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A few years ago, I spoke to a group of high-schoolers about the Jewish idea of love. "Someone define love," I said. No response. "Doesn't anyone want to try?" I asked. Still no response. "Tell you what: I'll define it, and you raise your hands if you agree. Okay?" Nods. "Okay. Love is that feeling you get when you meet the right person." Every hand went up. And I thought, Oy. This is how many people approach a relationship. Consciously or unconsciously, they believe love is a sensation (based on physical and emotional attraction) that magically, spontaneously generates when Mr. or Ms. Right appears. And just as easily, it can spontaneously degenerate when the magic "just isn't there" anymore. You fall in love, and you can fall out of it. The key word is passivity. Erich Fromm, in his famous treatise "The Art of Loving," noted the sad consequence of this misconception: "There is hardly any activity, any enterprise, which is started with such tremendous hopes and expectations, and yet, which fails so regularly, as love." (That was back in 1956 ― chances are he'd be even more pessimistic today.) So what is love ― real, lasting love? Love is the attachment that results from deeply appreciating another's goodness. The word "goodness" may surprise you. After all, most love stories don't feature a couple enraptured with each other's ethics. ("I'm captivated by your values!" he told her passionately. "And I've never met a man with such morals!" she cooed.) But in her study of real-life successful marriages (The Good Marriage: How and Why Love Lasts), Judith Wallerstein reports that "the value these couples placed on the partner's moral qualities was an unexpected finding." To the Jewish mind, it isn't unexpected at all. What we value most in ourselves, we value most in others. God created us to see ourselves as good (hence our need to either rationalize or regret our wrongdoings). So, too, we seek goodness in others. Nice looks, an engaging personality, intelligence, and talent (all of which count for something) may attract you, but goodness is what moves you to love. Continue reading.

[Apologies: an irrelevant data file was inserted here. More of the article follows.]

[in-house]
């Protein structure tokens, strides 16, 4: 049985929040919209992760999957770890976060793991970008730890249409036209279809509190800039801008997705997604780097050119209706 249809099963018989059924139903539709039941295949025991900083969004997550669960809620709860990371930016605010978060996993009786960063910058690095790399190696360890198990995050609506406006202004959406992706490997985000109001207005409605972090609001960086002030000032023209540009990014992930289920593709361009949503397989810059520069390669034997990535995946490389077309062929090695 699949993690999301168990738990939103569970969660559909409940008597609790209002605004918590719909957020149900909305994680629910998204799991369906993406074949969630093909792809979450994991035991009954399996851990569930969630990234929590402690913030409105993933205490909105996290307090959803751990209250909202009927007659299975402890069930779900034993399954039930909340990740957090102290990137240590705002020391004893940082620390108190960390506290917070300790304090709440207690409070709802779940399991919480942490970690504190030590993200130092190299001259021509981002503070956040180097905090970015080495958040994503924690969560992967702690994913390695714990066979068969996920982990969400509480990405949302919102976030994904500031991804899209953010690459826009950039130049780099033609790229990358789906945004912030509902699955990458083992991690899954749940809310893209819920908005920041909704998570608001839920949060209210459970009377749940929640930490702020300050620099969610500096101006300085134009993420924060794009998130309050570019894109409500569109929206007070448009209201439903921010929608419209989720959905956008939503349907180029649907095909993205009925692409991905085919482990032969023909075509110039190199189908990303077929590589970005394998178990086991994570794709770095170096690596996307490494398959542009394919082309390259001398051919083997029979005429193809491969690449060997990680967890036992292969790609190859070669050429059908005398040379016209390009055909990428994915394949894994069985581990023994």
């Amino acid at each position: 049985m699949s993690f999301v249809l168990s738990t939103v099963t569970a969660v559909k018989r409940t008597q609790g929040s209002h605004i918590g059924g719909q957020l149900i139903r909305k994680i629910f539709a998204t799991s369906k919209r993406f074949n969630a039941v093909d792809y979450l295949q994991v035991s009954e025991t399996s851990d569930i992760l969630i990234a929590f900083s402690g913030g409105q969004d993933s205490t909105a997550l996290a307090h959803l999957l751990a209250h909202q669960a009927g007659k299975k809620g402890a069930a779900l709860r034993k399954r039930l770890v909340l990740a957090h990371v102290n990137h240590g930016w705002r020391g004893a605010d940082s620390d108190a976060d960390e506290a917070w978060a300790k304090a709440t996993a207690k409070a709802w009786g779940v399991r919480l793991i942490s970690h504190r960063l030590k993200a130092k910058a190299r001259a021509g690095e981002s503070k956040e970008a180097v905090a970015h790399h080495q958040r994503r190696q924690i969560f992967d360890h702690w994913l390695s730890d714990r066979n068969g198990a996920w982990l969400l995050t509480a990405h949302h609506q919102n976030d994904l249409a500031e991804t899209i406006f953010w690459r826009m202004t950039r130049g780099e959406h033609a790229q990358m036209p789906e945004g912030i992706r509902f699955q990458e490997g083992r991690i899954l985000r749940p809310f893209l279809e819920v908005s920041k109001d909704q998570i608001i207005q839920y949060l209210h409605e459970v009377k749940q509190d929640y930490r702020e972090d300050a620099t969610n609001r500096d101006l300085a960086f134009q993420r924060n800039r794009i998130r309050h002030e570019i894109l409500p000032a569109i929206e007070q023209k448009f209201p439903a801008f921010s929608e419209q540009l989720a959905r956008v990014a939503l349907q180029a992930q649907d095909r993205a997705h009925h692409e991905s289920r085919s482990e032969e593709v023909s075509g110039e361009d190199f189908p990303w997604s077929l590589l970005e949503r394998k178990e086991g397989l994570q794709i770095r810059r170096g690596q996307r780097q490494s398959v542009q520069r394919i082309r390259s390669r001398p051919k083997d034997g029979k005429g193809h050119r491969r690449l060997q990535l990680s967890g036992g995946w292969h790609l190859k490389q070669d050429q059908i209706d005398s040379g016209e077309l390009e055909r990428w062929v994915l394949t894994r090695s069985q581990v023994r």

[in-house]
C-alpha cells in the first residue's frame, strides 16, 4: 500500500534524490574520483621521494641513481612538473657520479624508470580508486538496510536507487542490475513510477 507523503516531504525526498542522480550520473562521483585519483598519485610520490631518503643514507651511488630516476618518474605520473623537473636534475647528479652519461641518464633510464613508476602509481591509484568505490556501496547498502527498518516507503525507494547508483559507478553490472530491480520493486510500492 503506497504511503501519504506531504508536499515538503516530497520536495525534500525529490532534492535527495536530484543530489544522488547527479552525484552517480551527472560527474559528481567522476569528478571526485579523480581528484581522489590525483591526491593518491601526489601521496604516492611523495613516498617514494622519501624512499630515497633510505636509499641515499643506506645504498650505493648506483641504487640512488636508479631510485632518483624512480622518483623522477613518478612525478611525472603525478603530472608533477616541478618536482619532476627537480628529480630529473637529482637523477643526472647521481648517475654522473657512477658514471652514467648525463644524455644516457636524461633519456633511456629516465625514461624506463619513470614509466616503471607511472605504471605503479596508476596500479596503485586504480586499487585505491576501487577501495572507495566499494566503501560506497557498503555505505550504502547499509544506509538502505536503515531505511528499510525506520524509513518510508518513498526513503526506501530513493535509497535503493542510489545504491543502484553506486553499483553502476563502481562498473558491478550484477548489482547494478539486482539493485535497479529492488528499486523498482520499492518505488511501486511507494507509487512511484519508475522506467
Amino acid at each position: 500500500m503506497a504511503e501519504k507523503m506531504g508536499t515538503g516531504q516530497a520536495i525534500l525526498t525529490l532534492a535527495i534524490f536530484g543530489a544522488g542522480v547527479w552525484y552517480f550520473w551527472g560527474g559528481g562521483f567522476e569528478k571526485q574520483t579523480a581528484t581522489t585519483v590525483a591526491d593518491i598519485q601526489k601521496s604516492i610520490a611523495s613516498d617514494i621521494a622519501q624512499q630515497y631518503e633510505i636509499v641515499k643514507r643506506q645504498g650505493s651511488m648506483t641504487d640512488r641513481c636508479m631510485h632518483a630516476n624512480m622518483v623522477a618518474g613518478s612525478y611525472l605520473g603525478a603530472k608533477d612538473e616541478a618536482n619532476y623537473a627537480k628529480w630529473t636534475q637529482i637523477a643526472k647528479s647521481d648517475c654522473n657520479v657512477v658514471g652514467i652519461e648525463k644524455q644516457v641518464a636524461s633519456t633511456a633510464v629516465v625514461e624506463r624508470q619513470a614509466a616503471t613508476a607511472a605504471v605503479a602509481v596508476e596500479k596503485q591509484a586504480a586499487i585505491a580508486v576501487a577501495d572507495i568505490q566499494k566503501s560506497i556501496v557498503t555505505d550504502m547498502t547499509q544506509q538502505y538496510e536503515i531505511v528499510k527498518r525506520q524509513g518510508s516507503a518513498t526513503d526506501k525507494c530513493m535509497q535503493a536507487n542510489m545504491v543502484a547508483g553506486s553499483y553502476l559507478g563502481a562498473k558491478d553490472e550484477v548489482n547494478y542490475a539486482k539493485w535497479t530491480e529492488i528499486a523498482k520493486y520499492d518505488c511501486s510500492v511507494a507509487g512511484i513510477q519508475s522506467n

Rabbi Eger prominently featured in a piece about women and Passover for The Park LaBrea News / Beverly PressClick HERE to read the article
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